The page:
7 Things Your Accountant Should Tell You

Tax Depot - Accountant - Beenleigh

Structure is very important.  Your accountant may have set up your structure many years ago, and at that time it may have suited your needs perfectly well then. 

But what about now?  Changes in tax rules, legislative changes and, of course, changes in your own business may mean it’s time to review and revamp.  If you haven’t had this discussion with your accountant lately, ask them if your current structure is still good for you.  If you are a sole trader and your income has increased, then definitely have this conversation with them.

Accounting is also about asset protection

So often when clients talk to me they are thinking about (legally) minimising their tax, but structure (ie company, trust, partnership, corporate trustee etc) is also about asset protection.  You absolutely should have insurance, good business practices, but also consider what assets you have which you want to protect.  Talk to your accountant if you have concerns or this bothers you.  Remember that quite often Directors Guarantees and other supplier contracts can open you up to being very exposed; take care to read things before you sign them and ensure you understand your structure and the do’s and don’ts around it.

Keep your business and personal records separate

In order to be effective and minimise the time you or your bookkeeper spend on bookkeeping activities, keep your business and personal records and transactions separate.  Have a separate credit card for business and, of course, a business bank account.  Try to run all personal transactions outside your business accounts.  If you need funds, far better to transfer an amount of money to your personal account rather than pay personal bills from your business account.  On that note, if your bookkeeping is clean, then your accountant can focus on your tax and accounting advice rather than getting caught up in messy bookkeeping.

Not all allowed claims are immediately deductible   

Business owners often believe that if they purchase an asset for the business, then that is a deduction.  Yes, whilst it is, sometimes it’s not immediately deductible and has to be depreciated over a number of years.  Tax rules are always changing, sometimes the limit is $1000, although at present it is $20,000.  However, an exclusion to this rule is website setup costs which must be depreciated over a number of years.  Another example is, say, an investors rental property fence replacement.  If you replace the whole fence it has to be depreciated, but if you replaced it in parts (eg, when a part was damaged due to a recent storm), then that part is immediately claimable.  Be sure to have those discussions with your accountant, or put enough information in the memo field of the transaction so that s/he can claim it in the correct way.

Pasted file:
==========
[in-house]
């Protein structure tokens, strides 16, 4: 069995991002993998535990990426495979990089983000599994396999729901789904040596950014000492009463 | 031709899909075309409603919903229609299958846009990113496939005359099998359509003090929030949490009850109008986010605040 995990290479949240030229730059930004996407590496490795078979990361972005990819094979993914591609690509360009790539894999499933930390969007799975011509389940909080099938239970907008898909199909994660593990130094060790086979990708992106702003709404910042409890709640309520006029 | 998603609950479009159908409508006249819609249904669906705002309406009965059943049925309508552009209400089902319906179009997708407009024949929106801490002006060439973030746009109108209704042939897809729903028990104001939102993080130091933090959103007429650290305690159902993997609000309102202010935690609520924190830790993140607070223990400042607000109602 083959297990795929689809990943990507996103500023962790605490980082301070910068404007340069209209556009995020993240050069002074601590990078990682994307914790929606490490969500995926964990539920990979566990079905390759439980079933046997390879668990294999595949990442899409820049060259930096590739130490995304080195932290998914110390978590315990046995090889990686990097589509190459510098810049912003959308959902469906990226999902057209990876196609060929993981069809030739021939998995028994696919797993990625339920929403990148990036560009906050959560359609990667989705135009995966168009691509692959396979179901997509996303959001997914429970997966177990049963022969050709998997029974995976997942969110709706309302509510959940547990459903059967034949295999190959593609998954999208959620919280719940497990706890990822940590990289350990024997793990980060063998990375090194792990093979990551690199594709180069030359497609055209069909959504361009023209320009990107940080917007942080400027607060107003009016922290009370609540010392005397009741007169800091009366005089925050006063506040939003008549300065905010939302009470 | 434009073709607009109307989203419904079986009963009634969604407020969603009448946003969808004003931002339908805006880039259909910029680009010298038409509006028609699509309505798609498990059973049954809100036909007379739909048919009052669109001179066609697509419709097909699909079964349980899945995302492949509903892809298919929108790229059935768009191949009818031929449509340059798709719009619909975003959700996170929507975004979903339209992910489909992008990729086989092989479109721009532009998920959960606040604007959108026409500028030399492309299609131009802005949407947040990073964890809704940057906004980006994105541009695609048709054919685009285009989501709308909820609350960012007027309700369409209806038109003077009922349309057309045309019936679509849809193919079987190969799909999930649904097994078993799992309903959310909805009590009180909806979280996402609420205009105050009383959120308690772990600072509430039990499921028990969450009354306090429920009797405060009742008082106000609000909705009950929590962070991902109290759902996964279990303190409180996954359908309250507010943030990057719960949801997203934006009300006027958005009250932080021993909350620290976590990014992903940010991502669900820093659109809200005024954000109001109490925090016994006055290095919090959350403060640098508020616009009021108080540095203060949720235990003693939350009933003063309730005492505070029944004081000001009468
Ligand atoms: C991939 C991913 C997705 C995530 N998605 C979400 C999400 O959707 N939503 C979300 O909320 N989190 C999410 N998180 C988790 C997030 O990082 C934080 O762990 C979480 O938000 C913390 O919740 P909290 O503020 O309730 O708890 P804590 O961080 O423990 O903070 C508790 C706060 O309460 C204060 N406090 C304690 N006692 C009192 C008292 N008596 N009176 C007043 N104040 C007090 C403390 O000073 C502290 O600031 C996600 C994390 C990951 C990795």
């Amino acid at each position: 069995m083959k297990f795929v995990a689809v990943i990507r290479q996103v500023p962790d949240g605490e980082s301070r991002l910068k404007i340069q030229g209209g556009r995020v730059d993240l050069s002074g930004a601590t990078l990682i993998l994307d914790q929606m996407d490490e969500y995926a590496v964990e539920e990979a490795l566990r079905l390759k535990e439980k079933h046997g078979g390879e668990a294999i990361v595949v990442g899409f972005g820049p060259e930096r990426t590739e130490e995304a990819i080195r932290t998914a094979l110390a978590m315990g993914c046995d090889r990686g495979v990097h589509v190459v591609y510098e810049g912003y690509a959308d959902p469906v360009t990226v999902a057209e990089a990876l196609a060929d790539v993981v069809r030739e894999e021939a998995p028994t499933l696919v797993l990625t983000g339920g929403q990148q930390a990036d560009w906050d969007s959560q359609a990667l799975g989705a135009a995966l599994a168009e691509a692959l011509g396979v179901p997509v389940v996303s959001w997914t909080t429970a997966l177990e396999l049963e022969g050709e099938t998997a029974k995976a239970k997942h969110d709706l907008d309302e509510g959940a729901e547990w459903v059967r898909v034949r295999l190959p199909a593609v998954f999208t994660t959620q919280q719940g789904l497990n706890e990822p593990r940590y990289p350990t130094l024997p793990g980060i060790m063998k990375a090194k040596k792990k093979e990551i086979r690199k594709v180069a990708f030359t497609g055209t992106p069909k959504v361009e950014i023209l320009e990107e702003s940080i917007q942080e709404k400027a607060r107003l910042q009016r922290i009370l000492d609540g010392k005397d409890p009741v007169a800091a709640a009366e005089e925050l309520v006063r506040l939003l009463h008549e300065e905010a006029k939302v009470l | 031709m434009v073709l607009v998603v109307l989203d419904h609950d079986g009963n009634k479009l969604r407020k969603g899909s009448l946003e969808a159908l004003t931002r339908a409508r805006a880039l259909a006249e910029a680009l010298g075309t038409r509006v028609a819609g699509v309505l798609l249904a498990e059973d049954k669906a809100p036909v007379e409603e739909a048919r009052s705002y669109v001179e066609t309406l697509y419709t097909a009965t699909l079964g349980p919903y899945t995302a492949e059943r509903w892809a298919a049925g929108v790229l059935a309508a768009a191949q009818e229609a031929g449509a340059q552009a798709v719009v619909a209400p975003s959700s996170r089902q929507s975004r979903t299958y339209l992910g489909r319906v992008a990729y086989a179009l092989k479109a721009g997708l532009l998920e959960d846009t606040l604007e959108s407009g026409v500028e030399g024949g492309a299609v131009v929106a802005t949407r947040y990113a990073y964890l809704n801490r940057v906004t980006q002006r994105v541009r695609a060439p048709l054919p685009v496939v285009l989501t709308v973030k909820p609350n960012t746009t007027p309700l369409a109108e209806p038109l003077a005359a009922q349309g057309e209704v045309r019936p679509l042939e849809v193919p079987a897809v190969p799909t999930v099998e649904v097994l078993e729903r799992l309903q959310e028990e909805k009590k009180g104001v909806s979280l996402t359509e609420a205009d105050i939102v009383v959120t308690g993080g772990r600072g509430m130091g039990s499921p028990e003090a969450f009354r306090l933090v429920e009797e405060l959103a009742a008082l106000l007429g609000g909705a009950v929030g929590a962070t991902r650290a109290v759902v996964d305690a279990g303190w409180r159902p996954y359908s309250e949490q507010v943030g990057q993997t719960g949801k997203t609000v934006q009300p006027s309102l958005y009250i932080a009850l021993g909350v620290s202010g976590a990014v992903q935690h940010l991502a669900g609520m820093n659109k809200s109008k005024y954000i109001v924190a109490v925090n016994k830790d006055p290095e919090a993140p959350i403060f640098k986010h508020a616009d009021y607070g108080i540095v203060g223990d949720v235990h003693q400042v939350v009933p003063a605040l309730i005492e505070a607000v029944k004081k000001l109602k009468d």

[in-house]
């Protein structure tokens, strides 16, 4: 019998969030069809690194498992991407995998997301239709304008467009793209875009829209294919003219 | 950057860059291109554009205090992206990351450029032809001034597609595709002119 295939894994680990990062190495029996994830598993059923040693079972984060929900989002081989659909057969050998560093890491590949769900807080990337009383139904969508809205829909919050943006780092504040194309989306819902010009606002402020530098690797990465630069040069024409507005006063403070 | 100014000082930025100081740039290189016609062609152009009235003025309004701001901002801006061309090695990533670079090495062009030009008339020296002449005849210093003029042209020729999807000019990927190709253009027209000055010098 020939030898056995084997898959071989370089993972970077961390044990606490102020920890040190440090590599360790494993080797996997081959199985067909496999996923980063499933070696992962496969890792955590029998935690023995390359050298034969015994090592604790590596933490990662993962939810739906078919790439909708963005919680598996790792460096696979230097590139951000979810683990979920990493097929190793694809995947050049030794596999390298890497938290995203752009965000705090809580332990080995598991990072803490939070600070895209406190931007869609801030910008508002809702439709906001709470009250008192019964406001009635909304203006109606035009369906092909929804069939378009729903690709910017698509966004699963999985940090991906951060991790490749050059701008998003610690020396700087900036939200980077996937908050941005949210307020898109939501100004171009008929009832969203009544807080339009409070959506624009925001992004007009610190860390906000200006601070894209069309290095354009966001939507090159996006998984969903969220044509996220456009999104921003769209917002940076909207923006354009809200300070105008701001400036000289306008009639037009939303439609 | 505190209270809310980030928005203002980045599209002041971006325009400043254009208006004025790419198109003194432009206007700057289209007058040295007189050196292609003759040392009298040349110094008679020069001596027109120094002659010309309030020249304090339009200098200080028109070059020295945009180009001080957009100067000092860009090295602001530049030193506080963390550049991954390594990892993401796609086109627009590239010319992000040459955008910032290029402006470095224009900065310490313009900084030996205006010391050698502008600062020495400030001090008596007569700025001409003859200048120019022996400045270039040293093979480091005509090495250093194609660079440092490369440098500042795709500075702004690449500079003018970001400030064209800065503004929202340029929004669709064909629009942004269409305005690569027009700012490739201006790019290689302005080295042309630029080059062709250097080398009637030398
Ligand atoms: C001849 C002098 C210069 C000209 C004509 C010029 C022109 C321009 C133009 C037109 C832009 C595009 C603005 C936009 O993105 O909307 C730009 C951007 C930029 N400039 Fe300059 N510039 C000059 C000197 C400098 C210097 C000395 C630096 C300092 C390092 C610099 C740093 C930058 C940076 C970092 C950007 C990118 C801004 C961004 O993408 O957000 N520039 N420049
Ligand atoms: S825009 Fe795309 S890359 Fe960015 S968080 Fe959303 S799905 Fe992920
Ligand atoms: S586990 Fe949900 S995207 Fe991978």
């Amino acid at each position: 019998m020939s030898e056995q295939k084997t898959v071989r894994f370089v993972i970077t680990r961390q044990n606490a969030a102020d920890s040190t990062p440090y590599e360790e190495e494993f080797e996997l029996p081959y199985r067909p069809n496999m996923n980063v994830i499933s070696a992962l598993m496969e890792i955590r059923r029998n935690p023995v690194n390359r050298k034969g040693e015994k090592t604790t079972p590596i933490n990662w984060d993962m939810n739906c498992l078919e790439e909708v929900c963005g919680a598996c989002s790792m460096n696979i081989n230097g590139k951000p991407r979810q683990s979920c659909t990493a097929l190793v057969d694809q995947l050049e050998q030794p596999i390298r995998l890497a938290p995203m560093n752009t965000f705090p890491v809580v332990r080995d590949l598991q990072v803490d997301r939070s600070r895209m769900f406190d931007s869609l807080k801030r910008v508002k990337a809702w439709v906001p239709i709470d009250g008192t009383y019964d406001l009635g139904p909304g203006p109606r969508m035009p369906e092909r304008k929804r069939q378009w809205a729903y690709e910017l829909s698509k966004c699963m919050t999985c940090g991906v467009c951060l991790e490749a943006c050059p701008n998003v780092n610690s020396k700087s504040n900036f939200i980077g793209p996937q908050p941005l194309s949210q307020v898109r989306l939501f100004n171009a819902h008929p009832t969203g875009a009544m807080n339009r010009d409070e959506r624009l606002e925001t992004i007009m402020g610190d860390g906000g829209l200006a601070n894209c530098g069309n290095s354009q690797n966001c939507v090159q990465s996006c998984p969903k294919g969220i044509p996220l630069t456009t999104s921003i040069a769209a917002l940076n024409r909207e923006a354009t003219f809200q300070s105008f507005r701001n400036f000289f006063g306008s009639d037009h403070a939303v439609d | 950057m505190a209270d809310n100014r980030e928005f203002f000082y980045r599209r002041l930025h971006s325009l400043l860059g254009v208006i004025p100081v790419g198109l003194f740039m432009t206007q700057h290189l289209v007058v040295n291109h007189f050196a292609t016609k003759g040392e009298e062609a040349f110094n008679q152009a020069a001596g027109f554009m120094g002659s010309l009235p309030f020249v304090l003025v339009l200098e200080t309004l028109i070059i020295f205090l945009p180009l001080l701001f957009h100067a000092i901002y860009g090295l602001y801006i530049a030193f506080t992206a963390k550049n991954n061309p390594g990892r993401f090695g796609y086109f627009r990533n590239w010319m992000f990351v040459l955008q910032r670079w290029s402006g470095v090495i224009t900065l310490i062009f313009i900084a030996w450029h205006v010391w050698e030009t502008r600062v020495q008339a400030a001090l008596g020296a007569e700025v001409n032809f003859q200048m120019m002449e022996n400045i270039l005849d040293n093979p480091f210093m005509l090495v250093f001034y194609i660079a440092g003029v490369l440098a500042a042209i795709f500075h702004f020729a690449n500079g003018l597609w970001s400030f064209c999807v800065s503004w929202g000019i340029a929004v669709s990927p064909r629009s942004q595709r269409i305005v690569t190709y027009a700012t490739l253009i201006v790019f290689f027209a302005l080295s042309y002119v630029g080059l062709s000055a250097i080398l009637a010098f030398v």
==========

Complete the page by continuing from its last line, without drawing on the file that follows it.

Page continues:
Accounting isn’t just about tax 

Whilst some accountants only focus on tax returns, many (like us at Tax Depot) can also focus on what your figures can tell us to help provide valuable additional services.  We can assist with everything from cash flow forecasts, through to analysis, margins and the calculation of break-even figures.  Knowing how your business is performing is a huge part of daily decision making – accountants can help you know and understand your figures.  And yes, we do tax returns.  When a client comes on board with us, we determine how much (or little) they require in services and action accordingly.

Investment Property Construction Costs

With an investment or rental property you are able to claim building costs which may include extensions, alterations, as well as any structural improvements.  These are called ‘capital works deductions’.  Generally speaking, these are at a rate of 2.5% of the construction cost being spread out (amortised) over 40 years.  If your property is commercial (and you are GST registered) then you can claim GST, however, if it’s a residential property then you cannot claim GST, but remember to include in your records, the GST inclusive price so that the GST makes up part of that total deduction.  If there was a prior owner who made a claim for capital works, they should give you that information; so be sure to ask, it’s important to know.  If you use the services of a professional make sure they are qualified valuer.  Land should not be factored into the calculation when working out your construction costs.

You can ask us questions

At Tax Depot we don’t charge for every second we’re on the phone … so if you have a question, please ask it.  Perhaps you’re about to purchase a new business vehicle and don’t know which finance would work best for you?  Possibly you want to buy an industrial shed and are unsure if you can afford it?  Talk to us.  We can also help with business analysis, budgets, forecasts and assisting in the calculations of margins and break-evens.  It’s simply a matter of asking – you don’t have to wait till the end of the year to talk to us.

Timely reminders*

7th   Each month Payroll Tax

21st January – monthly BAS is due

28th January – quarterly Super is due (for October to December 2017)

Please note the quarterly BAS (due to Christmas) is 4 weeks later; 26th February.

*For those dates above which have passed, so be sure to action urgently if not already completed.

At Tax Depot, we service Logan, Springwood and Beenleigh clients in all areas of taxation, tax planning, bookkeeping and business accounting services.  

If you need assistance or advice from our CPA qualified accountants, call us today on 1300 722 955; we would be only too happy to discuss how we can help you and your business.

Noel Ryan BCOM CPA

1300 722 955
0417 486 732
Unit 4 92 George Street
PO Box 1134
Beenleigh Qld 4207

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